The Art of Saying No: The Economics and Ethics of Healthcare Rationing
2011 (English)Doctoral thesis, comprehensive summary (Other academic)
It follows from resource scarcity that some form of healthcare rationing is unavoidable. This implies that potentially beneficial medical treatments must be denied to patients to avoid unacceptable sacrifices in other areas of society. By focusing on four, core, conceptual themes – individual responsibility, paternalism, incentives, and inequality – this thesis explores the matter of finding justifiable grounds for saying no in the context of health care.
By combining the perspectives of welfare economics and population-level ethics, the author explicate and discusses conflicting moral values involved in healthcare rationing. Four papers form the foundation for this thesis. Paper I articulates the potential role of individual responsibility as a welfarepromoting, rationing tool by exploring when healthcare services exhibit characteristics that facilitate individual responsibility for private financing. Paper II explores the normative relevance of individuals’ time preferences in healthcare rationing and when paternalism can be justified in the context of individuals’ intertemporal health choices. Paper III examines the compatibility between incentive-based organ donation and the ethical platform for setting priorities in Sweden. Paper IV empirically investigates the existence of horizontal inequalities in using waiting lists to ration care.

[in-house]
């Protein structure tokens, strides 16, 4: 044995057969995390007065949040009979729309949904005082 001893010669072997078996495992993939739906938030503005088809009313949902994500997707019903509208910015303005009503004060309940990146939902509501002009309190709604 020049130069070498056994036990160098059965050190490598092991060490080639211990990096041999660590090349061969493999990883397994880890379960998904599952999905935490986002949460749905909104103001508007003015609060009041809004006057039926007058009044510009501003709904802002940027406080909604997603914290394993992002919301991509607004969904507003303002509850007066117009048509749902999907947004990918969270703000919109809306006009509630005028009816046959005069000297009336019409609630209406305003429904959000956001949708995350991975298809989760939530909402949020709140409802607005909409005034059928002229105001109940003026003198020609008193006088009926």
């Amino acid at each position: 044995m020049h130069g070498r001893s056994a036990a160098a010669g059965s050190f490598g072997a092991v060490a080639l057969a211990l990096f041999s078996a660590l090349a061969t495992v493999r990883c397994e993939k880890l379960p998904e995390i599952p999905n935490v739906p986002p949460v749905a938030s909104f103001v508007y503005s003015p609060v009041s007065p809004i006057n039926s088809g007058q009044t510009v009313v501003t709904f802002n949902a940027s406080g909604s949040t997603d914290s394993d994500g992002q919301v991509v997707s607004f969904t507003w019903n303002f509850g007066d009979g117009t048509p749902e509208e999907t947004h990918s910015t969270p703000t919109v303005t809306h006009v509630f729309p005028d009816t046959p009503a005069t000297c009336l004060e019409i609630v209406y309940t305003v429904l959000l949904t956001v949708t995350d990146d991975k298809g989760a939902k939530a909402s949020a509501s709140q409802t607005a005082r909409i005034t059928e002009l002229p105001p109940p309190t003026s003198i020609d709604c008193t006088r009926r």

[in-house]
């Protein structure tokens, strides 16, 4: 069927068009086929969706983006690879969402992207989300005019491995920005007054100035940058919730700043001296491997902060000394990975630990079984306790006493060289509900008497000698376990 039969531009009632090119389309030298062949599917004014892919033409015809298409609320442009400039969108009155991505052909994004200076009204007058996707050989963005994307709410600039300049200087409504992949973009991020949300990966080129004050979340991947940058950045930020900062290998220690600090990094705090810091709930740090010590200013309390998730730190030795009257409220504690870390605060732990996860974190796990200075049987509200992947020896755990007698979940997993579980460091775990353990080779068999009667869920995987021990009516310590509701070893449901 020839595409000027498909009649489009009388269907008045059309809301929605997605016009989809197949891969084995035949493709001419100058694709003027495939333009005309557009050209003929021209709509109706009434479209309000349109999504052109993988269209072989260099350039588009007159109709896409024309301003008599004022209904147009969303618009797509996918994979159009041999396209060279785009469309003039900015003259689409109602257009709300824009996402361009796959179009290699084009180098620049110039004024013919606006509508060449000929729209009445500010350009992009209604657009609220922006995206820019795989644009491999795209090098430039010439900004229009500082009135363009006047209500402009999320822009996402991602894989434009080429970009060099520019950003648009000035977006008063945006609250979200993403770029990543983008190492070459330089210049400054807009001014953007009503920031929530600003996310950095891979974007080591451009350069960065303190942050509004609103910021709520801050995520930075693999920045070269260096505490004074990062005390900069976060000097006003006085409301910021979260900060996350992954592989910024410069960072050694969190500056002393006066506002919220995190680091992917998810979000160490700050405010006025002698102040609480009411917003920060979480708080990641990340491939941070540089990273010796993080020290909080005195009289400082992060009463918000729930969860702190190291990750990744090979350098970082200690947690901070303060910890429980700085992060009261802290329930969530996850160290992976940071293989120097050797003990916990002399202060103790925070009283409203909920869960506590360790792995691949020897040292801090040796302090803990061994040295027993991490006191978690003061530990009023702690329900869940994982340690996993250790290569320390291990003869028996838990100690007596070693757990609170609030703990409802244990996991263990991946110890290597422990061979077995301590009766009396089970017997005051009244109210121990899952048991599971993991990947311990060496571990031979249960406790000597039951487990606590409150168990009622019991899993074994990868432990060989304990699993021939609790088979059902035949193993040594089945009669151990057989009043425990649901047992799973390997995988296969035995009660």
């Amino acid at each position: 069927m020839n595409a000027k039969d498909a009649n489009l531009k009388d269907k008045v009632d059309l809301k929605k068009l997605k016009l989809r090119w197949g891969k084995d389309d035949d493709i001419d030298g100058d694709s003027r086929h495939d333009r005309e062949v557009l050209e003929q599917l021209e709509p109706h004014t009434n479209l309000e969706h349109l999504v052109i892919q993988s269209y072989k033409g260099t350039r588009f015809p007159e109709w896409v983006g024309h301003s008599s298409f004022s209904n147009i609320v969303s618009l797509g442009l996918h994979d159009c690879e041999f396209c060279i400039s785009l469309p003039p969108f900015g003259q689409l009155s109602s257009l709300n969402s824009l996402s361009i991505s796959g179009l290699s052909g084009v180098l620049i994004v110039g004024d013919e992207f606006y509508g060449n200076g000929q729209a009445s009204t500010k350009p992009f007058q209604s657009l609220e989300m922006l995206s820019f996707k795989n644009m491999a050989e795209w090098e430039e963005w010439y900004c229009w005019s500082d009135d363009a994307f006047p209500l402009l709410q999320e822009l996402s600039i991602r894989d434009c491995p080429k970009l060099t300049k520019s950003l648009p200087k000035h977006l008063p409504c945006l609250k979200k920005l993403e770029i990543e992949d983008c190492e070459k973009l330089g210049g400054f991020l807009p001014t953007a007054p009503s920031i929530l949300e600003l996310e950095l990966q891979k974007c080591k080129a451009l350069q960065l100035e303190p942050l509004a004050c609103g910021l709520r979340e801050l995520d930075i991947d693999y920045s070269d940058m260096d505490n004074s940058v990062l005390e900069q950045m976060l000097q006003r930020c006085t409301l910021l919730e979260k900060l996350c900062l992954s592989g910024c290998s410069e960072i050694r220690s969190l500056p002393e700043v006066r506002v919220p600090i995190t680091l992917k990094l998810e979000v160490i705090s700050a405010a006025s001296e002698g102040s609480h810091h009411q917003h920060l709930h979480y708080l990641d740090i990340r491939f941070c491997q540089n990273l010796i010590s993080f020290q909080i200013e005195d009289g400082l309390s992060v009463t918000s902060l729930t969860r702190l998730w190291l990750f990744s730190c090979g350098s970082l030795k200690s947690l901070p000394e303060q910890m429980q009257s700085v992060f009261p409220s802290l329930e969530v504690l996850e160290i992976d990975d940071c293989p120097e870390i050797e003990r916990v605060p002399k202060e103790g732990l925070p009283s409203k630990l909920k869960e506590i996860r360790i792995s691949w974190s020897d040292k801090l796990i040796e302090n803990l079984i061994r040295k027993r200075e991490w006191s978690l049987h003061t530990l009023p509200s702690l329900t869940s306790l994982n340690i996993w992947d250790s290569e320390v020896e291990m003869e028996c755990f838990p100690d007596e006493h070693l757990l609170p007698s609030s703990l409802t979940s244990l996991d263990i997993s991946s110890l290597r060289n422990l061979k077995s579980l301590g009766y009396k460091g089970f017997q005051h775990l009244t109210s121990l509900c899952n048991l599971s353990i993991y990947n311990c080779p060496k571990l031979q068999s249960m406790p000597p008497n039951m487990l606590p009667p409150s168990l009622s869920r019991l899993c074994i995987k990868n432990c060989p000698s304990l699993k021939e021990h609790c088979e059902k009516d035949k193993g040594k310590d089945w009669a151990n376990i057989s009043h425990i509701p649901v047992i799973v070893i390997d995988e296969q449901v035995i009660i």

From the discussion it is suggested, inter alia, that: I) Prospective responsibility as opposed to retrospective responsibility is a more productive notion of responsibility when discussing actual policies. However, potential positive effects need to be weighed against the increased economic inequality that it is likely to invoke. II) Although cost-effectiveness analysis provides valuable input when making rationing decisions it should not be viewed as a decision rule, since it is based on utilitarian values that constantly need to be balanced against other nonutilitarian values. III) Potentially, increased health could negatively affect individuals’ well-being if it creates opportunities that they are unable to take advantage of. This needs to be taken into account before embarking on paternalistic policies to improve health – policies that often target the lower socioeconomic segment.
The author concludes that decisions on rationing cannot be computed through a simple formula. Moreover, given that rationing is bound to be associated with reasonable disagreements we are unlikely to ever fully resolve these disagreements. However, by explicitly stating conflicting moral values we are more likely to narrow the disagreements and achieve a healthcare system that is both fairer and more efficient.
Place, publisher, year, edition, pages
Linköping: Linköping University Electronic Press , 2011. , 91 p.
Linköping University Medical Dissertations, ISSN 0345-0082 ; 1215
Medical and Health Sciences
IdentifiersURN: urn:nbn:se:liu:diva-65397ISBN: 978-91-7393-282-0OAI: oai:DiVA.org:liu-65397DiVA: diva2:395442
2011-02-04, Berzeliussalen, ingång 64, plan 9, Campus US, Linköpings universitet, Linköping, 09:00 (Swedish)
Norheim, Ole Frithjof, Professor
Carlsson, Per, ProfessorLyttkens, Carl Hampus, Professor
List of papers